A transfer on death or payable on death account is an account that has a named beneficiary, and the assets are transferred to this beneficiary after the death of the original account holder.
Probate is the legal process of estate administration. If you have a simple will, you would name an executor in the document. The executor would admit the will to probate after your passing, and the court would provide supervision during the administration process.
Transfers to the beneficiary of a transfer on death account or not subject to probate, and this is the primary benefit that they provide.
Types of Transfer on Death Accounts
You can open a transfer on death account at a bank, and you can name more than one beneficiary if you choose to do so.
Years ago, many institutions required account holders to allow for equal distribution to all of the beneficiaries, but this is the longer the case. When you establish the account, you can set the percentages that you want each person to receive.
It is possible for multiple people to create a joint transfer on death account. All of the account holders would have access to the resources, and the assets would be transferred to the beneficiary or beneficiaries when the last account holder dies.
The beneficiary has no access to the resources while the primary account holder is alive, so there are no risks on that level.
Brokerages also offer transfer on death accounts, and when you name a beneficiary on your 401(k), it is essentially a payable on death account. In California, there is a payable on death option for motor vehicles as well.
When A Beneficiary Predeceases the Account Holder
Let’s say that you have four beneficiaries of your transfer on death account. One of the beneficiaries passes away while you are still living. If you make no changes to the account, after your death, the surviving beneficiaries would receive proportionate shares.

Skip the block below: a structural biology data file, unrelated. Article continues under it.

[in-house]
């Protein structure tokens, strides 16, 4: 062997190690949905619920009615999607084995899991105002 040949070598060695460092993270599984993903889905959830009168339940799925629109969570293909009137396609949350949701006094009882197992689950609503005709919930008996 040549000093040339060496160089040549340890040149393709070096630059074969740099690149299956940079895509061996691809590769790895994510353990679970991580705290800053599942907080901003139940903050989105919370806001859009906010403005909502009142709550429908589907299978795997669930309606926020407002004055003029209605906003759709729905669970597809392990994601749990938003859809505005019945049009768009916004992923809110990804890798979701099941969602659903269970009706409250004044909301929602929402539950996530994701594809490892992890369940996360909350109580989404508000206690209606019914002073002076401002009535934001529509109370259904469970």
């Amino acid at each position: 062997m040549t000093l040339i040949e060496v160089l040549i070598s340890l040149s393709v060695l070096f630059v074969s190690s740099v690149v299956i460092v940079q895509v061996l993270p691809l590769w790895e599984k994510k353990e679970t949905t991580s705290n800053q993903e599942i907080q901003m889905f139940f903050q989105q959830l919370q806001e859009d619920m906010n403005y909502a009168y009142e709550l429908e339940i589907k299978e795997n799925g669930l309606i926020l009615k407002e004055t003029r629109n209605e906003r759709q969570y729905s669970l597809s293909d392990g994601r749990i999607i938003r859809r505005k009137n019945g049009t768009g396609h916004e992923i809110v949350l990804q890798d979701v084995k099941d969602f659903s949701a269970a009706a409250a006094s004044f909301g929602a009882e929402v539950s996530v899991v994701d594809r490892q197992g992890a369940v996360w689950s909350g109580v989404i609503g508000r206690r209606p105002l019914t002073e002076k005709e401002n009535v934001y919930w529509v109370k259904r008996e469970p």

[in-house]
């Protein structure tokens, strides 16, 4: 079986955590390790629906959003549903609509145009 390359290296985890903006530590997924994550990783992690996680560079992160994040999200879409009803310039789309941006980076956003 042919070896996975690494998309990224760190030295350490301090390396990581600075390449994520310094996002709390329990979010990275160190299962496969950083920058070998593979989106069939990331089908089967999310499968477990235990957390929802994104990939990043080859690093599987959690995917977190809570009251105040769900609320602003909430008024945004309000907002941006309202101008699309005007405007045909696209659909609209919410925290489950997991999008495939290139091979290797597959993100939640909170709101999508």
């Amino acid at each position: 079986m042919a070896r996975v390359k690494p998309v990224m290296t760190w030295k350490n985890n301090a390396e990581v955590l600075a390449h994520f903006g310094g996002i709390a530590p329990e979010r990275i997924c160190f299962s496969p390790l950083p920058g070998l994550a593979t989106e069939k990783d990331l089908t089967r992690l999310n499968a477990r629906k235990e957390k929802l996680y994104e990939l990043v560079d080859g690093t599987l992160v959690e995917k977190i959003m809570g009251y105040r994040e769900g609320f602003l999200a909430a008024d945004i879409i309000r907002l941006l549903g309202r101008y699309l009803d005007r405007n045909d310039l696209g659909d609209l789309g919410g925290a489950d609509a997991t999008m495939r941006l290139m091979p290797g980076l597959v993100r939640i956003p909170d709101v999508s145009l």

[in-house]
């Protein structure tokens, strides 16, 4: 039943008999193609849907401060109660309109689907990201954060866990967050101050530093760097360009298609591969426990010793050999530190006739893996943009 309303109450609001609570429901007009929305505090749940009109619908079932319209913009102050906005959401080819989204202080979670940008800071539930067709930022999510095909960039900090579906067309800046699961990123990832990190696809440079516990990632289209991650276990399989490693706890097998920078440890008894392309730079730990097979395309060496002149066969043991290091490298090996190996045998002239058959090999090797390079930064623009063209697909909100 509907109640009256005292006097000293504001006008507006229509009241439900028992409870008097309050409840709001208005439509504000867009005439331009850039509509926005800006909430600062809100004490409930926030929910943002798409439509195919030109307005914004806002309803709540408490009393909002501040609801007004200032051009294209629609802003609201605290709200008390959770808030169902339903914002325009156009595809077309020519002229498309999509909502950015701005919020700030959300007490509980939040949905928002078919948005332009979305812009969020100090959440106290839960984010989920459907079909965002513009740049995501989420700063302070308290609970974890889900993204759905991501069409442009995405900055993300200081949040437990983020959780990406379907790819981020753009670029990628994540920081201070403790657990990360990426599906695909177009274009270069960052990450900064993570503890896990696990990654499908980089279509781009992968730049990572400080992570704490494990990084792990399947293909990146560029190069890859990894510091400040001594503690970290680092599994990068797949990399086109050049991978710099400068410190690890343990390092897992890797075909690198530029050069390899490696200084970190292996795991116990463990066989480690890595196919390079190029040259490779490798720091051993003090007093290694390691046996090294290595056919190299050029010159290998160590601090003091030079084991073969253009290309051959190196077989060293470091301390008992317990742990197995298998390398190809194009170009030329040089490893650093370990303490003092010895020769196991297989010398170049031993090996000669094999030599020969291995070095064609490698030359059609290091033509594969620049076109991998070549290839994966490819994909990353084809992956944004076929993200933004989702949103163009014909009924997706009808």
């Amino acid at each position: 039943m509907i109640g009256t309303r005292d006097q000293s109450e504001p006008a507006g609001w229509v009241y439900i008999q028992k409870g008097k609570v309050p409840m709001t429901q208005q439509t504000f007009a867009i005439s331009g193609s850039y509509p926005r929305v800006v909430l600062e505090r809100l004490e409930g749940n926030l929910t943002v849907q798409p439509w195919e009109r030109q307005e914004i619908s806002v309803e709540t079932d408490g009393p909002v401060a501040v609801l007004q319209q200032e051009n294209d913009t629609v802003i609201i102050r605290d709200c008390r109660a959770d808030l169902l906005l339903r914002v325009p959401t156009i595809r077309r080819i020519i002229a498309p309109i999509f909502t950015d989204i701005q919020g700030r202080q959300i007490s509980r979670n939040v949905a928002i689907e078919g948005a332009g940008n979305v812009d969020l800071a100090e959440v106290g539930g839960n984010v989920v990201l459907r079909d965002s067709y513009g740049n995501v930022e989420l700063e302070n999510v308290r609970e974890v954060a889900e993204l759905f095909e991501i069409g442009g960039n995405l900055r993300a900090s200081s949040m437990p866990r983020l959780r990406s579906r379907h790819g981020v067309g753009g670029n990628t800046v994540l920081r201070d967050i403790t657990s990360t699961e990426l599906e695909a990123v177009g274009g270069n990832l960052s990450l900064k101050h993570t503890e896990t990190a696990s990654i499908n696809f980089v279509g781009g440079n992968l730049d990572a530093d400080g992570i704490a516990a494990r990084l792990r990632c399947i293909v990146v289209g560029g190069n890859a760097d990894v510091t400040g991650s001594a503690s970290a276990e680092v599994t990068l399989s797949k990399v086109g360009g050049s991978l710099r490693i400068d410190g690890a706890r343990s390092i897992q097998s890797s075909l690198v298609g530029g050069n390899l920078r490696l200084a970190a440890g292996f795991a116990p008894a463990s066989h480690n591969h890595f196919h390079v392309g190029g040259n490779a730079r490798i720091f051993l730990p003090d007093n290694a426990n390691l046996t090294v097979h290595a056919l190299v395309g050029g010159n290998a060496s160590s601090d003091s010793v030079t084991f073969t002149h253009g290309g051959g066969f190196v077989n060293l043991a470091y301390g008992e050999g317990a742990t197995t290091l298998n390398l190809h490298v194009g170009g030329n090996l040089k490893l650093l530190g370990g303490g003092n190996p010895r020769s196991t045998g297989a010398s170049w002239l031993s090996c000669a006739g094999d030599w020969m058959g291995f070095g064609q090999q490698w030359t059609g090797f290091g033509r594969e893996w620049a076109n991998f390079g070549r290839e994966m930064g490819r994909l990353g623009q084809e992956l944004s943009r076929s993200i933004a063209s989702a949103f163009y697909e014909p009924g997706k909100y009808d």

If you have one beneficiary and the beneficiary dies before you do, and you do not add another beneficiary, the proceeds would become part of your estate. At that point, the eventual transfer would be subject to the probate process.
Preferable Probate Avoidance Tool
A payable on death account will facilitate probate avoidance, but it is not a substitute for a revocable living trust. If you have this type of trust, you would maintain control of the assets, because you would be the trustee while you are alive.
You name a trustee to succeed you in the trust declaration, and your heirs would be the beneficiaries. Along the way, you can add additional property to the trust, you can remove property, and you can amend the terms.
After your passing, the trustee would distribute assets to the beneficiaries outside of probate, but there are other benefits. You can include a spendthrift clause, and the principal would be protected from the beneficiaries’ creditors after your death.
The distribution terms would be set when you establish the trust. If you do not want to provide lump sum inheritances all at once, you are not required to do so. You could provide limited distributions over time to prolong the usefulness of the trust.
You can account for incapacity when you have a living trust, and this is a key advantage, because many elders become unable to handle their own affairs eventually. When you establish the trust, you can name a disability trustee to assume the role if it ever becomes necessary.
Ownership of all or most of the assets will be consolidated, and this simplifies the estate administration process for the trustee. To account for assets that were never conveyed into the trust, you can include a pour-over will. This will facilitate the transfer of the assets into the trust.
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